Balloons and Dreams

Published in “The Kathmandu Post” on OCT 02 –
Ama did daddy beat you again,” asks my ten year old son. I have no answer. I keep quiet. He asks again, “Ama did daddy came home drinking?” I say, “I am preparing your omelet honey.”

My tears come faster than his. I hide them, but he sees the bruise under my eye.

I shall break my silence

*Yes, the father of this child had punched me in my eye yesterday night.*

Sanu touches my bruise and cries yet again. “Sanu, I will take you and Munu out for ice-cream today,” I console him.

*I’ve told him many times that the baby we just aborted was “his”; he does not believe this.  It was painful for me, killing my life for him. He did not care; for him, that life wasn’t his.*

“Whore, you go away with the one you slept with,” he says this; always.

* I have been married for seventeen years now. Yet, my husband beats me and asks me who the man I “slept with” is. It had always been him. Had I not slept with you over your desires? Had I not slept with you on days I was peeing blood? When after all when, had I disagreed over your desire of making love?  I had felt raped almost every time.

“Ama, I am getting late, please give me breakfast,” yells Munu.

“What is this Ma? What is this wound? Why your eye is red?” I remain silent like I did when Sanu had asked.

Munu goes away without having breakfast and I forget to tell her that I’m taking her brother and her out for ice-cream after school.

*I am scared of Munu more than of her father. I can’t disturb her studies. She has her SLC to appear for. I can’t even tell her that her father suspects her mother of sleeping with their daughter’s tuition teacher. I can handle her father’s rape, her father’s beating, but I can’t handle it if she ignores me. What if she, like her father, says that I might have slept with her teacher? No! No I can’t handle it anyway.

But what if she asks me, “Why does father beat you?” What will I do? If she asks me today when I take them out for ice-cream, what will I do? Ah! Painful.

*I’ve told him many times that the baby we just aborted was “his”: he does not believe this.  *

I was surprised that day when he came home and told me he had had a birth-control operation, and was liberated from the need for contraception. He had shared this happily as I had envisioned more days of rape coming. His operation had failed and I had conceived the baby.

But he does not believe this. He went to the doctor and found out that conception does take place in a few cases after the surgery. But the operation itself “had not failed.” This pronouncement was enough for him to tag me a whore.

He comes home drunk at night and asks me to jump. I don’t agree so he beats me. He wants a divorce so that he can take away my children; the children he says belong to him.

“You whore, go away with the one you slept with,” he repeats time and again.

*I think of yelling, “Yes I am a free whore for you; serving you is my task. I come without a price for you. As and when you want it, I am ready to lie flat.”*

I asked him to wait for nine months, get a DNA test to confirm that the child was indeed his, but he was so confident that the child was not his that he decided to kill it. Ah! Painful.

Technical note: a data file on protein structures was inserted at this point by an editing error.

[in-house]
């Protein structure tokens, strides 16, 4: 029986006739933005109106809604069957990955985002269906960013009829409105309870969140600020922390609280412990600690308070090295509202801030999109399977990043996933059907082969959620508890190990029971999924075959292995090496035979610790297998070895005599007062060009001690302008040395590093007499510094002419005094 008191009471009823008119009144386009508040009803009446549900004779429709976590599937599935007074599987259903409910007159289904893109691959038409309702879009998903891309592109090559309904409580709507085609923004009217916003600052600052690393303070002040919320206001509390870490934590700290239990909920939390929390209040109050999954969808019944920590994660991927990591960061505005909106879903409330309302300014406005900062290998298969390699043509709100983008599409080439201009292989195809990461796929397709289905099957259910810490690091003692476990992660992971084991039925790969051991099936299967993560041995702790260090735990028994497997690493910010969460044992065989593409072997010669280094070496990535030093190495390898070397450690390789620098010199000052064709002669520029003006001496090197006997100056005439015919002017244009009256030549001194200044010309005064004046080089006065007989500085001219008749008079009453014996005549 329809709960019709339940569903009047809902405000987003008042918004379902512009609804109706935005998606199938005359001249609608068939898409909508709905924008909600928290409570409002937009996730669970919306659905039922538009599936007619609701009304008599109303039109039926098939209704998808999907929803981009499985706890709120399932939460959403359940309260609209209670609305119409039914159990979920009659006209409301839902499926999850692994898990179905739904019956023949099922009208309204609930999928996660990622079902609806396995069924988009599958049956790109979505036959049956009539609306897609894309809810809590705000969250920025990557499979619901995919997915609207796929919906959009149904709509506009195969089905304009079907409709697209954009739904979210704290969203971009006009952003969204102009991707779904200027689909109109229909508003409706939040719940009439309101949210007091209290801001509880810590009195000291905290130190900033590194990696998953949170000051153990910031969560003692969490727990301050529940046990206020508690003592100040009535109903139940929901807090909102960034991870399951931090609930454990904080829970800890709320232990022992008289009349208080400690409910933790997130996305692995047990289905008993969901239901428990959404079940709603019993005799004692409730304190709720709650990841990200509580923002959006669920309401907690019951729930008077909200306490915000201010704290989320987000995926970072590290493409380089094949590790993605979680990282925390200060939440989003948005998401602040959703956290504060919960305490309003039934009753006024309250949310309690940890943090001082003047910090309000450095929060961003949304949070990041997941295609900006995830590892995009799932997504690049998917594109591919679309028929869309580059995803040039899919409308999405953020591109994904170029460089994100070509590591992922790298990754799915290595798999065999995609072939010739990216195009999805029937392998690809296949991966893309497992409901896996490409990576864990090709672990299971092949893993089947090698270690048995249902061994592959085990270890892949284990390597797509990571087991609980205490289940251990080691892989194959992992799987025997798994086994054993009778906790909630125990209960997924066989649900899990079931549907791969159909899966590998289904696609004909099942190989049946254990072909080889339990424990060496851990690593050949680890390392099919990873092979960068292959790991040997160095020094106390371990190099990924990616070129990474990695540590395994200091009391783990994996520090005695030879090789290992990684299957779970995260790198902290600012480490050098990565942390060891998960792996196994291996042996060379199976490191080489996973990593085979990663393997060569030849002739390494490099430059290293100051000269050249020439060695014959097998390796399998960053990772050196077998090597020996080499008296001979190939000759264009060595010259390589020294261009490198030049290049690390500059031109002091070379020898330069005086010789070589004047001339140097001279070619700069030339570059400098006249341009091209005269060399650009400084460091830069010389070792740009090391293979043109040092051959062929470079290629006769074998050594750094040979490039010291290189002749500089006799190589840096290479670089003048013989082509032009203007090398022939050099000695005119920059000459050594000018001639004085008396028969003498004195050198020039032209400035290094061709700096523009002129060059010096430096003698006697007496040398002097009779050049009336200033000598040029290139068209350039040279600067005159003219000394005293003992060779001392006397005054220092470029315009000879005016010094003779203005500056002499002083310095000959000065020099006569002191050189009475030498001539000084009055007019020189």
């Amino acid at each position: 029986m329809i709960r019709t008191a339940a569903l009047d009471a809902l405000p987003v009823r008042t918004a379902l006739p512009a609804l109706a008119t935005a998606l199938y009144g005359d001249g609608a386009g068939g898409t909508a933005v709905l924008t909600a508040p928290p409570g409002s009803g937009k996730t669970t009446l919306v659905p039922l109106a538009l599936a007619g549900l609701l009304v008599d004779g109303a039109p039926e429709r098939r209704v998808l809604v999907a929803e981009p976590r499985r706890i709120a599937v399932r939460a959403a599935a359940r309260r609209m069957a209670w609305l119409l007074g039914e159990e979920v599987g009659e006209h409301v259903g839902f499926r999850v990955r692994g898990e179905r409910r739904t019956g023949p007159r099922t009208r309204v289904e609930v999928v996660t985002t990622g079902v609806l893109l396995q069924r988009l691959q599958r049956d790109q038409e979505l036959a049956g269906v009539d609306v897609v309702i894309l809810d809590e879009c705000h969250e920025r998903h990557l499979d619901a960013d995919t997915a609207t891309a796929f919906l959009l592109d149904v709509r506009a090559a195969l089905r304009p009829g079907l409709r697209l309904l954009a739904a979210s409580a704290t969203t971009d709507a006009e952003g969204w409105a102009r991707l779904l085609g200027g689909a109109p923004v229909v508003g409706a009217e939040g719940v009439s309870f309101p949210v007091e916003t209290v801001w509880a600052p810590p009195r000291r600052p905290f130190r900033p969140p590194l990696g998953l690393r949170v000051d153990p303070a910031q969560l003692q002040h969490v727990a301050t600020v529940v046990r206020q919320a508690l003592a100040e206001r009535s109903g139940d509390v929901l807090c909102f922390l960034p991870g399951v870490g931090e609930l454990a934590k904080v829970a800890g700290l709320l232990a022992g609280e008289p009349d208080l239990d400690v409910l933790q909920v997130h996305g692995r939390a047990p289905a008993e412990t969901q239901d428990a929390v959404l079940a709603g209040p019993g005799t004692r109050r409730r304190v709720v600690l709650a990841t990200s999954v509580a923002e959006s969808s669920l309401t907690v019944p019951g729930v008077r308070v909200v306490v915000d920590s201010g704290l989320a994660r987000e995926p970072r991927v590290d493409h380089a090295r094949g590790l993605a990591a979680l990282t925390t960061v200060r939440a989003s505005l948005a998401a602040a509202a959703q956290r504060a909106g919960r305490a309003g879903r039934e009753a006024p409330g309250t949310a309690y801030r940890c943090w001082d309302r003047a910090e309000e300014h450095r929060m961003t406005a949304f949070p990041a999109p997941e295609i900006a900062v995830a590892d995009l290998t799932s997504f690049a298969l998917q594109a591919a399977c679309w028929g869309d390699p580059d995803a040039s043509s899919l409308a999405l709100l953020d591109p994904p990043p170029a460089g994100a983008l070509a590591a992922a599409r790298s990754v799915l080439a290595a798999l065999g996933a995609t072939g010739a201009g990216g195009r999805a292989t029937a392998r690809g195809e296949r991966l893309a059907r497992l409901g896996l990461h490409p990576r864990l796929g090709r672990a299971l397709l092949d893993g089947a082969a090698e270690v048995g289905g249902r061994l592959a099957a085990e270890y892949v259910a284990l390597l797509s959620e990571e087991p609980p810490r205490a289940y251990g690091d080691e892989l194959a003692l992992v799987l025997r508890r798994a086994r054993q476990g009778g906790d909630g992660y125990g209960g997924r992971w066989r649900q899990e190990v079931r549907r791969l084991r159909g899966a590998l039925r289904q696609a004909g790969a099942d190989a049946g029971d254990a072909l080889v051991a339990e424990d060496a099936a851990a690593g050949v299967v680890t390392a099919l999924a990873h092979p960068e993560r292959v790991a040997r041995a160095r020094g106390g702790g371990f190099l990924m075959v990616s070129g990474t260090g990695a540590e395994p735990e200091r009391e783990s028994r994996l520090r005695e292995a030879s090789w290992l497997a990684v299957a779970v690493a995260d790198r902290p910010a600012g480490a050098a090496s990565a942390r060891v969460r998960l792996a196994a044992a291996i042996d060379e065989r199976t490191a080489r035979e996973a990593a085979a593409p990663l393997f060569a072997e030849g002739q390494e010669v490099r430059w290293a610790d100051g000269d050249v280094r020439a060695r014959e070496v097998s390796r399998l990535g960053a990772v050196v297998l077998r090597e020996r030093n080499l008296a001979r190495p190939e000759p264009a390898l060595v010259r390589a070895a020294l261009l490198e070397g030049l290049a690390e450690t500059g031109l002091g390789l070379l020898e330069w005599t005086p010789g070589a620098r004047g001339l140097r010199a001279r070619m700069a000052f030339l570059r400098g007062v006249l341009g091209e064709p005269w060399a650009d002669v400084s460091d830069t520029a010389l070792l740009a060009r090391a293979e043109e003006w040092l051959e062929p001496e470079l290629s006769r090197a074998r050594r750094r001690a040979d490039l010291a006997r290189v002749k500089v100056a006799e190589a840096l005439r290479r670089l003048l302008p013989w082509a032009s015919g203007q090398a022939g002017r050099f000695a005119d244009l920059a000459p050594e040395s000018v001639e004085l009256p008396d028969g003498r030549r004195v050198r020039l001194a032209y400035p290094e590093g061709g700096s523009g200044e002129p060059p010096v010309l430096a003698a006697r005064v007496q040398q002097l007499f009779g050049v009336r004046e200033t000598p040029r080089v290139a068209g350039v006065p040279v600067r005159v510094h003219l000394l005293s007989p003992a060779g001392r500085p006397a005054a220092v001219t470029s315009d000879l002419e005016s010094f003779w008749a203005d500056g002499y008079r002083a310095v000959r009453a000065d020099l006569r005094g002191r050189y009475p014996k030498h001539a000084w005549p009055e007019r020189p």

Oh it is time for the children to come home. I had to take them for ice-cream. I remember. Let me change clothes.

“Where are you going whore to meet your love?” he says.

“I am going out with the children,” I say.

*Stop! Stop! What are you doing to me, leave me, don’t beat me… I had promised to take the children out.*

“This is not enough for you, you need excuses to meet your love, to sleep with him and disgrace me,” he shouts.

I saw the children at the door, and they saw him kicking me. I had no idea what to do. They were there for I don’t know how many minutes and they were crying.

I pretend nothing had happened as their father went to his room and the children— both of them nervous, shaking and crying, came and hugged me. After pretending that I was fine, consoling them, telling them that nothing was the matter, I reminded them of my promise of ice-cream.

“Momo , I want Momos with ice-cream Ama,” Sanu said as we entered Sundhara’s Bakery Café, my children’s favorite hangout.

Munu was silent. I too did not say a word as we exchanged glances. I feared my daughter would ask me question I could not give answers, did not have answers to.

After I  took Sanu to play in the children’s section, his favourite part of the entire café, I came back to sit beside Munu with fast-beating heart.

She said, “*Lets go away  from our home Ama,”. *

“Ama, I know everything,” Munu added. She continues, “One more thing Ama, I know that my teacher always treated you as his sister; nothing more, nothing less. I clearly know this.”

I could not utter a word.

I was choking and was still in a state of unexpected awe when my daughter repeated, “Let’s go away Ama.”

* Me, Munu and Sanu just we three. Me, Munu and Sanu…just we three.*

“Ama, buy me some balloons, I want some balloons,” says Sanu as we come out of the café.

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4 Responses

  1. wow! Fabulous written story! The theme and plot of story is awesome. I’ve never read like this… Congrats! Keep writing…

  2. just read it in Kathmandu Post as well….interesting!!!!

  3. so wonderful true real surreal experience i shared in facebook too could not resist the temptation to love the beautiful brain that envisaged this created this and expressed boldly our nepali socirty behind the veil

  4. It’s smart keep it up

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